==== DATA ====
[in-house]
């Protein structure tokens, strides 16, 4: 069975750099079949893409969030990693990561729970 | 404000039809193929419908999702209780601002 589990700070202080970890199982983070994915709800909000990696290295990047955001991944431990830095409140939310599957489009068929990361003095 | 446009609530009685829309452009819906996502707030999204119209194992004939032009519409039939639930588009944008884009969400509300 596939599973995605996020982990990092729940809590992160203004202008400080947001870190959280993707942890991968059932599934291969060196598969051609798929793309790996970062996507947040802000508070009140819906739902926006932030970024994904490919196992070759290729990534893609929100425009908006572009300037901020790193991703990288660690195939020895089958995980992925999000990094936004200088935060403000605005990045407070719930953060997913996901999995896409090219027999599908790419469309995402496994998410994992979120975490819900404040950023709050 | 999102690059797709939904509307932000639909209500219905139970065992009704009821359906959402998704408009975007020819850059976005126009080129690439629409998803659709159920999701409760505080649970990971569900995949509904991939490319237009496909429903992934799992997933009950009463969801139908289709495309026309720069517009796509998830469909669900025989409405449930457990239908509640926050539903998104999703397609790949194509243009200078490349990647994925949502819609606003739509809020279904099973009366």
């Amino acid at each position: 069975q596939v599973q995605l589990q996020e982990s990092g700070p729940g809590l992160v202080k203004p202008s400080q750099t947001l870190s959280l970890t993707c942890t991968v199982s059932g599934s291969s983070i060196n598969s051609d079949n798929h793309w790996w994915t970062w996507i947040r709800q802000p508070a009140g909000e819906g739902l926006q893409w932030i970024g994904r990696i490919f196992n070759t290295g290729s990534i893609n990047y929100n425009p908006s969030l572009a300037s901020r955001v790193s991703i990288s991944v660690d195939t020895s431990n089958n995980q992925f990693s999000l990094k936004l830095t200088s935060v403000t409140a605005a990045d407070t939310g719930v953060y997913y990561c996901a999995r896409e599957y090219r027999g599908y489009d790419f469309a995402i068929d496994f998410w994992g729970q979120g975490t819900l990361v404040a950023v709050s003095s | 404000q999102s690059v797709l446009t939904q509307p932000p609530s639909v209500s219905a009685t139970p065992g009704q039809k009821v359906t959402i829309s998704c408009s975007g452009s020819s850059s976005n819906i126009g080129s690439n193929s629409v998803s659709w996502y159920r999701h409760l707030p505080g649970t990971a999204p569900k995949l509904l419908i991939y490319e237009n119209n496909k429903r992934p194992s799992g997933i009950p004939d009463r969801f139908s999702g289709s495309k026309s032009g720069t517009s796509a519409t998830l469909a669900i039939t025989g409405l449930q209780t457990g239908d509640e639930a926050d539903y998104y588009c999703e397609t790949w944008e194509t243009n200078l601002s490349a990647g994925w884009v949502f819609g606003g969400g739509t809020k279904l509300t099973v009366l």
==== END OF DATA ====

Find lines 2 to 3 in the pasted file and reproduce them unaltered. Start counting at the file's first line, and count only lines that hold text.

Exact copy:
């Protein structure tokens, strides 16, 4: 069975750099079949893409969030990693990561729970 | 404000039809193929419908999702209780601002 589990700070202080970890199982983070994915709800909000990696290295990047955001991944431990830095409140939310599957489009068929990361003095 | 446009609530009685829309452009819906996502707030999204119209194992004939032009519409039939639930588009944008884009969400509300 596939599973995605996020982990990092729940809590992160203004202008400080947001870190959280993707942890991968059932599934291969060196598969051609798929793309790996970062996507947040802000508070009140819906739902926006932030970024994904490919196992070759290729990534893609929100425009908006572009300037901020790193991703990288660690195939020895089958995980992925999000990094936004200088935060403000605005990045407070719930953060997913996901999995896409090219027999599908790419469309995402496994998410994992979120975490819900404040950023709050 | 999102690059797709939904509307932000639909209500219905139970065992009704009821359906959402998704408009975007020819850059976005126009080129690439629409998803659709159920999701409760505080649970990971569900995949509904991939490319237009496909429903992934799992997933009950009463969801139908289709495309026309720069517009796509998830469909669900025989409405449930457990239908509640926050539903998104999703397609790949194509243009200078490349990647994925949502819609606003739509809020279904099973009366």
């Amino acid at each position: 069975q596939v599973q995605l589990q996020e982990s990092g700070p729940g809590l992160v202080k203004p202008s400080q750099t947001l870190s959280l970890t993707c942890t991968v199982s059932g599934s291969s983070i060196n598969s051609d079949n798929h793309w790996w994915t970062w996507i947040r709800q802000p508070a009140g909000e819906g739902l926006q893409w932030i970024g994904r990696i490919f196992n070759t290295g290729s990534i893609n990047y929100n425009p908006s969030l572009a300037s901020r955001v790193s991703i990288s991944v660690d195939t020895s431990n089958n995980q992925f990693s999000l990094k936004l830095t200088s935060v403000t409140a605005a990045d407070t939310g719930v953060y997913y990561c996901a999995r896409e599957y090219r027999g599908y489009d790419f469309a995402i068929d496994f998410w994992g729970q979120g975490t819900l990361v404040a950023v709050s003095s | 404000q999102s690059v797709l446009t939904q509307p932000p609530s639909v209500s219905a009685t139970p065992g009704q039809k009821v359906t959402i829309s998704c408009s975007g452009s020819s850059s976005n819906i126009g080129s690439n193929s629409v998803s659709w996502y159920r999701h409760l707030p505080g649970t990971a999204p569900k995949l509904l419908i991939y490319e237009n119209n496909k429903r992934p194992s799992g997933i009950p004939d009463r969801f139908s999702g289709s495309k026309s032009g720069t517009s796509a519409t998830l469909a669900i039939t025989g409405l449930q209780t457990g239908d509640e639930a926050d539903y998104y588009c999703e397609t790949w944008e194509t243009n200078l601002s490349a990647g994925w884009v949502f819609g606003g969400g739509t809020k279904l509300t099973v009366l």